The 2 Main Things To Consider When Choosing Bifold Doors For Your Home

If you own an older style home, adding bi-fold doors is a great way to modernise the living area of your home. Bi-fold doors add an abundance of natural light, and they also give you the much-desired connection between your indoor and outdoor living spaces. If you're thinking about adding some bi-fold doors to your home, then there are two main things you'll need to consider.

1. The frame material

The two materials most commonly used for bi-fold door frames are metal and timber. Timber is often used because of the warm, natural beauty it provides, while metal frames are often seen as more resistant to weathering. However, with the right sealant timber can be equally durable and modern metal frames can be very attractive with the right surface treatment.

If you're torn between the two, then it's also possible to combine them both. Frames that are made from metal can have a thin timber veneer added to the internal face, giving you the look of timber on the inside coupled with the practicality of metal outside.

The material you opt for will largely be determined by your personal preferences and how the materials will blend in and complement the existing structure of your home. It's a good idea to visit a design showroom to see how both door types look up close before you make your decision.

2. The type of glazing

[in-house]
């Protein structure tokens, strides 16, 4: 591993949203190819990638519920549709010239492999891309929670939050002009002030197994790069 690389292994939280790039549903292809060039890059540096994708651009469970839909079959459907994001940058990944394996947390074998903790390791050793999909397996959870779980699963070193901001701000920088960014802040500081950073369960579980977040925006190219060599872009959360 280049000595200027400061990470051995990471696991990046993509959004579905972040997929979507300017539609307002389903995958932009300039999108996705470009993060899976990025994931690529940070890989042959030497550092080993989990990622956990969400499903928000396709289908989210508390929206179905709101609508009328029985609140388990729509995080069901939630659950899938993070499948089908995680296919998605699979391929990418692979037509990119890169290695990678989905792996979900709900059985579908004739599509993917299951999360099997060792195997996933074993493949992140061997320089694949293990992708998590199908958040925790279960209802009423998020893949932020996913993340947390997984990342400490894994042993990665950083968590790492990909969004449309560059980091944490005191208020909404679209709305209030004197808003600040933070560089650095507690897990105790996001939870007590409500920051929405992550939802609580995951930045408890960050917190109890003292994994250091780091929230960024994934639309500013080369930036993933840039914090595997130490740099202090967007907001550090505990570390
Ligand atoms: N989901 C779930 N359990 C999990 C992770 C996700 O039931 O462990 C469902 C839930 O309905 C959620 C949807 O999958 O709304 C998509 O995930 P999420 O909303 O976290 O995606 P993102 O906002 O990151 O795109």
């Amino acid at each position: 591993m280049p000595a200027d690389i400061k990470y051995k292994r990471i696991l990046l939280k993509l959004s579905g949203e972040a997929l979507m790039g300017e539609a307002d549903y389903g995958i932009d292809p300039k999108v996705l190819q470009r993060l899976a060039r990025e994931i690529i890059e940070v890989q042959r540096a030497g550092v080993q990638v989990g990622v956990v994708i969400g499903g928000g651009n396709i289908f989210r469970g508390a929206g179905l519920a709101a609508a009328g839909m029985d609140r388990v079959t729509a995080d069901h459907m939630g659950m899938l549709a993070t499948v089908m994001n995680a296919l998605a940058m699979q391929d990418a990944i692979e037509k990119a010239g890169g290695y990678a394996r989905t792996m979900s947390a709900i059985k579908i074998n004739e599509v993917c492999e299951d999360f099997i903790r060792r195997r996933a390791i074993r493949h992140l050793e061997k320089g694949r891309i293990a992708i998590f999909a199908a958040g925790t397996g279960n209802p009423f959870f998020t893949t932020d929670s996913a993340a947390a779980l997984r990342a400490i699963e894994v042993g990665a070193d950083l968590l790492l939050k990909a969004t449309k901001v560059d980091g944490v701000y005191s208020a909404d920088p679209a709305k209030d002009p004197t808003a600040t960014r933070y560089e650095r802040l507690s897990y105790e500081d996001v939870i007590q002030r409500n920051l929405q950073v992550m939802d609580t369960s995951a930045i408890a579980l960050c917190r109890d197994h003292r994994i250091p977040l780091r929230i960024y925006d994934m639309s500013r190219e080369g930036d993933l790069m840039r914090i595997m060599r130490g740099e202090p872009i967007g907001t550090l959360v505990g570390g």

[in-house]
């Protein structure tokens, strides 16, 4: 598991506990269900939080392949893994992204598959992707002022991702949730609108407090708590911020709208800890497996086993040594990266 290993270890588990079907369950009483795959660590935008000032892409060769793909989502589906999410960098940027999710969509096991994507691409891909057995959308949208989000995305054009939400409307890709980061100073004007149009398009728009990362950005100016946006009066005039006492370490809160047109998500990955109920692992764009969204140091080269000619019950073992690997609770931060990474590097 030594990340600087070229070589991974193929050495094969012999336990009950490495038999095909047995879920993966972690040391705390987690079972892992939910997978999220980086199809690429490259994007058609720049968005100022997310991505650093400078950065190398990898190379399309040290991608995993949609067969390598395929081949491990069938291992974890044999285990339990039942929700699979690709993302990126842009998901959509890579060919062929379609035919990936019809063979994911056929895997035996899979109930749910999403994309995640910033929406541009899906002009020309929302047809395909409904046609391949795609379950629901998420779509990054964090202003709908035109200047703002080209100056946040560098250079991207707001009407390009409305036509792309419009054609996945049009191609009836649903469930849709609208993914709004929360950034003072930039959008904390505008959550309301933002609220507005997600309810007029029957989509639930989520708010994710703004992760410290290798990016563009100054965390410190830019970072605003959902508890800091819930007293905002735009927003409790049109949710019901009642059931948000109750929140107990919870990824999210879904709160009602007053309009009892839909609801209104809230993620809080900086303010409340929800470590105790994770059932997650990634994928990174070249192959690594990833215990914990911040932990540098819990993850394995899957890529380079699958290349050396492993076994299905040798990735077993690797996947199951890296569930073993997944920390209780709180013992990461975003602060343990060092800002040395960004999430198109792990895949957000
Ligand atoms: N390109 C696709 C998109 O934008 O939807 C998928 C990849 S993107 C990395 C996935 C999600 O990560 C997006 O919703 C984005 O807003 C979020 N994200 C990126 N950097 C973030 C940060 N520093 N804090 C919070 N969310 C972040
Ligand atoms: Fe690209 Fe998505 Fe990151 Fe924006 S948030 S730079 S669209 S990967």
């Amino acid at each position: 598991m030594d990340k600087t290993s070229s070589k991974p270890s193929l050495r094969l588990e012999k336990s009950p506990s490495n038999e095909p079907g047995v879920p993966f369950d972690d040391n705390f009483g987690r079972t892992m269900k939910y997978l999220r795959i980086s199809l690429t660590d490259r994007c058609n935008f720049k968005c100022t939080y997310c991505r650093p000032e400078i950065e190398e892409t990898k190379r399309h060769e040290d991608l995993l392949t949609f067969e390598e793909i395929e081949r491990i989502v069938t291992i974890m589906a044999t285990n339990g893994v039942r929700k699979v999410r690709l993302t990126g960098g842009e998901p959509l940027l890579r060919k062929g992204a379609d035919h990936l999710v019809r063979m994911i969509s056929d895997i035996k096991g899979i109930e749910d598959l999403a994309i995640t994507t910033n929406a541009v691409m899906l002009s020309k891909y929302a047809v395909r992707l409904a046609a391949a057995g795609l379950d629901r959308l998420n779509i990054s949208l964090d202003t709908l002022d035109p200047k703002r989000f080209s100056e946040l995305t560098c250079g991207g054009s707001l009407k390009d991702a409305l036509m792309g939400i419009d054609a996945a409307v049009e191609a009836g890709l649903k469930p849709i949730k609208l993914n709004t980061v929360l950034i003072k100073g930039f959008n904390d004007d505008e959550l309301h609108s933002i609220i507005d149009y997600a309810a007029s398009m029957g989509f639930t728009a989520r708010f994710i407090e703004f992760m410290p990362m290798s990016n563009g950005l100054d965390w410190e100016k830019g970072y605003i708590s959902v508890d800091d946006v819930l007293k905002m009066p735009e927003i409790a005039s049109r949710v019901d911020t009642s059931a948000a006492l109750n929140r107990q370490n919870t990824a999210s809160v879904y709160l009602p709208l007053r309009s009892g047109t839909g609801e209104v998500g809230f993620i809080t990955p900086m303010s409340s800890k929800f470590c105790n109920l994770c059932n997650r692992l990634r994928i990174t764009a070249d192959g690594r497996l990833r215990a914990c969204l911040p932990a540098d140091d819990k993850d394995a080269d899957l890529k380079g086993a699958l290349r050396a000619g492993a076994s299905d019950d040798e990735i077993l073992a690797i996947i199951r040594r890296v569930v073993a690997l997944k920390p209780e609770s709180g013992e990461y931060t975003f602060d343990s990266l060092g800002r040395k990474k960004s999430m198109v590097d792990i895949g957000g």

The large expanse of glass in bi-fold doors adds plenty of light but it can also mean extra heat loss or heat gain via the glazing at different times of the year. If you live in a region that experiences very hot summers or very cold winters, then the type of glazing you choose can make a big difference to your comfort level.

For a high level of insulation, double glazed bi-fold doors are the best option. The pocket of air between the two glass panes acts as an effective barrier against heat transference, which will keep the temperature of your home more comfortable and will reduce the amount of money you spend on heating and cooling.

If you live in a region that does not experience extremes of hot or cold, then double glazing might not be necessary. You can simply opt for single glazing that has a coating that reduces heat transference which is called low-E glass. This glass can also be used in conjunction with double glazing for even more significant insulative properties.